I walked my kids to their first day of summer camp and we had a slight disagreement over exactly where and when I was to let them go.
My son preferred that I remain at the foot of the stairs that led into the building. And honestly, if he'd had his druthers, I think he'd have preferred that I stopped at the corner. Whereas my daughter preferred that I walk all the way up the stairs and inside the gym. Truth be told, she probably wouldn't have minded at all if I'd stayed through lunch.
I opted to ignore my son's eye-rolling and go with my daughter's preference.
As I was leaving, I felt grateful to have had the luxury of being able to have those extra few minutes to see them off. To have the luxury of being able to, at least in my mind, protect them for those few precious minutes.
And then I came to work and heard more about the 52,000 children who have tried to get into the U.S. this year, without an adult and, almost needless to say, without authorization, via the U.S.-Mexico border.
Why are they coming? Some say it's bad information: they or their parents have heard, wrongly, that if they manage to get here, they will be able to stay here.
Others say it's bad information and worse conditions. Criminal gangs are pressing in on them and they want something better for themselves than a life of poverty, violence, prostitution and whatever other degradation the world has to offer the children of the poor and powerless.
Can I Just tell You? It seems to me that the problem of our age and time is the problem of information — there is both too much and too little.
It's too little when you send your children on a dangerous journey with no clear idea of what will happen when they get there. But for many of us, it's almost a problem of too much, with too little agency to do anything about it.
Now that we know that thousands of little ones, some as young and foolish and frightened as your children and mine, are packed into detention centers, sleeping under those foil blankets they hand out at the end of marathons, what do we do?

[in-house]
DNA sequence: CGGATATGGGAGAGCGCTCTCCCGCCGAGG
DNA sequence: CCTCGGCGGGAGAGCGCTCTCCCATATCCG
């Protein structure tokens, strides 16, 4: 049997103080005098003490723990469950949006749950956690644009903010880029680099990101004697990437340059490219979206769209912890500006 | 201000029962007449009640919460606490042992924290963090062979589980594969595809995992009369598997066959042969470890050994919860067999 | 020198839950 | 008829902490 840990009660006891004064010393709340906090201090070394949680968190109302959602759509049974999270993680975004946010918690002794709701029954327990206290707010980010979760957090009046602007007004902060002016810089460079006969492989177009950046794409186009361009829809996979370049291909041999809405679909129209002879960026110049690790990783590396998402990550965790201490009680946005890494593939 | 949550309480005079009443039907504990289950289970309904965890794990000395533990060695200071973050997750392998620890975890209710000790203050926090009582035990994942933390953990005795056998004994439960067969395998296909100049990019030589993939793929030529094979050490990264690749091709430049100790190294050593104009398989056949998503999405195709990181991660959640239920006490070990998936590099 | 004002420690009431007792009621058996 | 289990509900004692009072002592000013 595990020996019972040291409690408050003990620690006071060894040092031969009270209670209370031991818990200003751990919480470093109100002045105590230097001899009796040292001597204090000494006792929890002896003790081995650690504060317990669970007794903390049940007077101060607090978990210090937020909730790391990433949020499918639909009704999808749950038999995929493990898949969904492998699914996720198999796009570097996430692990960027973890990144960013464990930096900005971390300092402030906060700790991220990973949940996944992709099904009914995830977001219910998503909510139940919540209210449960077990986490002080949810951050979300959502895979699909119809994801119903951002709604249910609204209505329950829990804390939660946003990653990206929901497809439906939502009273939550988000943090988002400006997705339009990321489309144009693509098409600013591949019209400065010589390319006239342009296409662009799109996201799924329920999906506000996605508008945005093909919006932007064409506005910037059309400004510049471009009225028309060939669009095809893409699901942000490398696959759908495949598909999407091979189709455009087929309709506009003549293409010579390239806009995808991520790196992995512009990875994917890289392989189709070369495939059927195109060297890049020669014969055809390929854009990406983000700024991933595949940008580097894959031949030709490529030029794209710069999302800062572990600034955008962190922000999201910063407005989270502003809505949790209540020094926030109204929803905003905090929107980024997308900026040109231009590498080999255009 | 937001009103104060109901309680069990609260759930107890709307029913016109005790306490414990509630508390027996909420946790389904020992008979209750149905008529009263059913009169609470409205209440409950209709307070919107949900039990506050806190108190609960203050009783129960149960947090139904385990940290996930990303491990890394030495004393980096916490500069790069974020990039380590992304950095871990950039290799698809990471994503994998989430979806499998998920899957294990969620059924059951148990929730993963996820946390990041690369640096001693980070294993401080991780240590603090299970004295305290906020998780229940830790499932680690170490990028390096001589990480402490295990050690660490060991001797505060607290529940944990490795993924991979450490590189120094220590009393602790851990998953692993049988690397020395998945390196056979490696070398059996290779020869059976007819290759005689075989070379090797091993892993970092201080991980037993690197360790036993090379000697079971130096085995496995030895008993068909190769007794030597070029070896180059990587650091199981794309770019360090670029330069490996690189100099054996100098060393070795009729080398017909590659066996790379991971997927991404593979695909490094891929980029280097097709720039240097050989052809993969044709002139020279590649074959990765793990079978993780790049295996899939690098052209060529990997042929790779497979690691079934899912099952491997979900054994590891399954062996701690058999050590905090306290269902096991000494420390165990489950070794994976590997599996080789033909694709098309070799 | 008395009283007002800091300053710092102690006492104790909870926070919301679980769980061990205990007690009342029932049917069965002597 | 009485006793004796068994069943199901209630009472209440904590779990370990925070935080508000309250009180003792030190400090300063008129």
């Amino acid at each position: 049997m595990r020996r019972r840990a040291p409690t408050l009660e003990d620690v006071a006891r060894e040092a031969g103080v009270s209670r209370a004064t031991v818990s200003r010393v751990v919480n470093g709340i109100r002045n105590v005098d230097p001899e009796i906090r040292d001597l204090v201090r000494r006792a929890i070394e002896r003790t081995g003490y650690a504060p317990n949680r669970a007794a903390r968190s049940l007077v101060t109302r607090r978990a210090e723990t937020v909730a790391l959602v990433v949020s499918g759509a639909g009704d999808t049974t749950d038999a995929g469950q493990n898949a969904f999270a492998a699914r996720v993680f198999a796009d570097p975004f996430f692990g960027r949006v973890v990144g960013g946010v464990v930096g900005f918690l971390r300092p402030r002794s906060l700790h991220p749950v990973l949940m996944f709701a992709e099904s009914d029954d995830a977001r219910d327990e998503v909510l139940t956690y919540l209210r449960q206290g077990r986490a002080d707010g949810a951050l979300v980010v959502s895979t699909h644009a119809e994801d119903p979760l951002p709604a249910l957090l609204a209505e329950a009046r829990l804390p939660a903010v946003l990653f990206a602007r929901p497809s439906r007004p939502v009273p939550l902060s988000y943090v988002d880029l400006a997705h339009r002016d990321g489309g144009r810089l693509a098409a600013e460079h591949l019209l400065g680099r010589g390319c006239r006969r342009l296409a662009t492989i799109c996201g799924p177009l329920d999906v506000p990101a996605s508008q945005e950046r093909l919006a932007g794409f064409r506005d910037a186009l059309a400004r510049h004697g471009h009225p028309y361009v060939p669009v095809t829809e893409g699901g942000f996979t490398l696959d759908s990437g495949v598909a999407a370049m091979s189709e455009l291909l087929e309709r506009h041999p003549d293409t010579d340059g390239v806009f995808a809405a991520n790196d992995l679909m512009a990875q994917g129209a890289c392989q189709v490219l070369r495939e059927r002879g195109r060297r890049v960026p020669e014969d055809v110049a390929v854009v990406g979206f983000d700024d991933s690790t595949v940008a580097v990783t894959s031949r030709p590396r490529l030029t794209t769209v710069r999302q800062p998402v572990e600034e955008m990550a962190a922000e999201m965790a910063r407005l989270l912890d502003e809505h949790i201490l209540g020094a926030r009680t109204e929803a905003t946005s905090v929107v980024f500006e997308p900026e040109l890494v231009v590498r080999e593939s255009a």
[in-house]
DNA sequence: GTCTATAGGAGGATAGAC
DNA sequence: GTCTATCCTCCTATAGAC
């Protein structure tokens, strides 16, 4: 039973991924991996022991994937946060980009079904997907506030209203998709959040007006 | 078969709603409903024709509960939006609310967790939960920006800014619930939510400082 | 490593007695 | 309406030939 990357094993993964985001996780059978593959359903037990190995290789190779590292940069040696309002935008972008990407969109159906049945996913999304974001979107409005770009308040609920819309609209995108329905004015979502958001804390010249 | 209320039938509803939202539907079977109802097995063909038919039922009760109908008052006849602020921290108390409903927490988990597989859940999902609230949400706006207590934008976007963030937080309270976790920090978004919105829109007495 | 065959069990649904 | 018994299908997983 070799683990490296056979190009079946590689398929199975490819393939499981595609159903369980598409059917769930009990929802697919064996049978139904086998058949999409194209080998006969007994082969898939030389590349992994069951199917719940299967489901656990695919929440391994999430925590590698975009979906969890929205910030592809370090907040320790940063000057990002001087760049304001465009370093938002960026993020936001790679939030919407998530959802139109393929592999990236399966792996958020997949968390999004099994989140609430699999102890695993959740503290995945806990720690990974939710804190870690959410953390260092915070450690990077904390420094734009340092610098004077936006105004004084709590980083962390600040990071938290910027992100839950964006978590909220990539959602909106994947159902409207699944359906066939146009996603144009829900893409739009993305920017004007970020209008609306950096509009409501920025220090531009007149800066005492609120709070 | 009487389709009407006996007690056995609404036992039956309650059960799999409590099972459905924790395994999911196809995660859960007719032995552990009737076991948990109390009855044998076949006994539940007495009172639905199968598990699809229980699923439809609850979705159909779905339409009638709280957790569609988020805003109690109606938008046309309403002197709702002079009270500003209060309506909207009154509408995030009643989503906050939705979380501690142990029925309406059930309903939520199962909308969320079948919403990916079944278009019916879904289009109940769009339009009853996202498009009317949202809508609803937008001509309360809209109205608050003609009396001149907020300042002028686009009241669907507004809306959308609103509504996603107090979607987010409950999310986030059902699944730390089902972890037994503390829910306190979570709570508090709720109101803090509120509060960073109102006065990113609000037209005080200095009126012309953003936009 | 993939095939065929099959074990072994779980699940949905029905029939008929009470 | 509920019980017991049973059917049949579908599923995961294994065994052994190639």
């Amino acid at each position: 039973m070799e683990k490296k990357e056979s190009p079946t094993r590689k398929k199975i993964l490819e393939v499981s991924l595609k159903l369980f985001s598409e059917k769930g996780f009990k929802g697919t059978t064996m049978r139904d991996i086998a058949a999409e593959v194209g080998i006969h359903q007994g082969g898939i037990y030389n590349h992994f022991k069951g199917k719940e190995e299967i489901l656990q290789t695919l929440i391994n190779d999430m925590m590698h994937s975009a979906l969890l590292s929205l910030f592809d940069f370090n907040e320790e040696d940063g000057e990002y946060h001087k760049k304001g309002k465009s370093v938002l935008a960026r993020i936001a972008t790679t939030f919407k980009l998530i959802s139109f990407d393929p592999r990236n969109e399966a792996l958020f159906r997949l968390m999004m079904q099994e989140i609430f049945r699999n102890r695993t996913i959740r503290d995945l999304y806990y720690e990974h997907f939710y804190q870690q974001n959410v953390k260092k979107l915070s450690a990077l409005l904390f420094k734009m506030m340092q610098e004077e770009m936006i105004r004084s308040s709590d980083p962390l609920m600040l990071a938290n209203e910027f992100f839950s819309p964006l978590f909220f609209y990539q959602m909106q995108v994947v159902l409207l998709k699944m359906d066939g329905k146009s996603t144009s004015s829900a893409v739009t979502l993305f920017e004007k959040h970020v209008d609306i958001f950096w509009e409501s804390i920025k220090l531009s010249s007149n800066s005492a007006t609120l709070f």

And while we're at it, now that we know that children as young and foolish as yours and mine are barely surviving as refugees in Jordan from a war in Syria that seemingly has no end, what do we do?
Now that we know that more than 200 school girls are still being held prisoner by extremists in Nigeria, what do we do?
Now that we know that children all over the world are on the move, trying to save their own lives, what do we do?
The children of the world are our most precious resource and yet every day we are reminded of our failure to treat them as such. No one wants to be reminded of failure, so what we want to do — OK, what I want to do — is turn it off and turn away. It becomes so tempting to focus on our own — school clothes and camp and SAT's, and how we individually get what we individually want for ourselves and our own kids, yet we cannot turn it off and turn away.
How can we?
It strikes me that those children coming here without papers, as badly informed, as ignorant as they may be, because somehow they trust us, in the way that children insist on trusting us even when we do not deserve it. They trust us as the grownups, to figure it out.
A year or so ago I got the chance to meet a number of Freedom Riders. People often forget how young they were — not much older than many of those kids pouring across the border — who risked their lives, riding the buses through the still segregated south to force this country to live up to its promise of equal treatment of all citizens.
I asked one woman how she told her mother that she was going to leave school to do this and she recalls saying something quite hurtful that she now regrets. She told her, if you had done this, I wouldn't have to. That question haunts me.
Somehow the children are still doing the work that we have failed to do for them.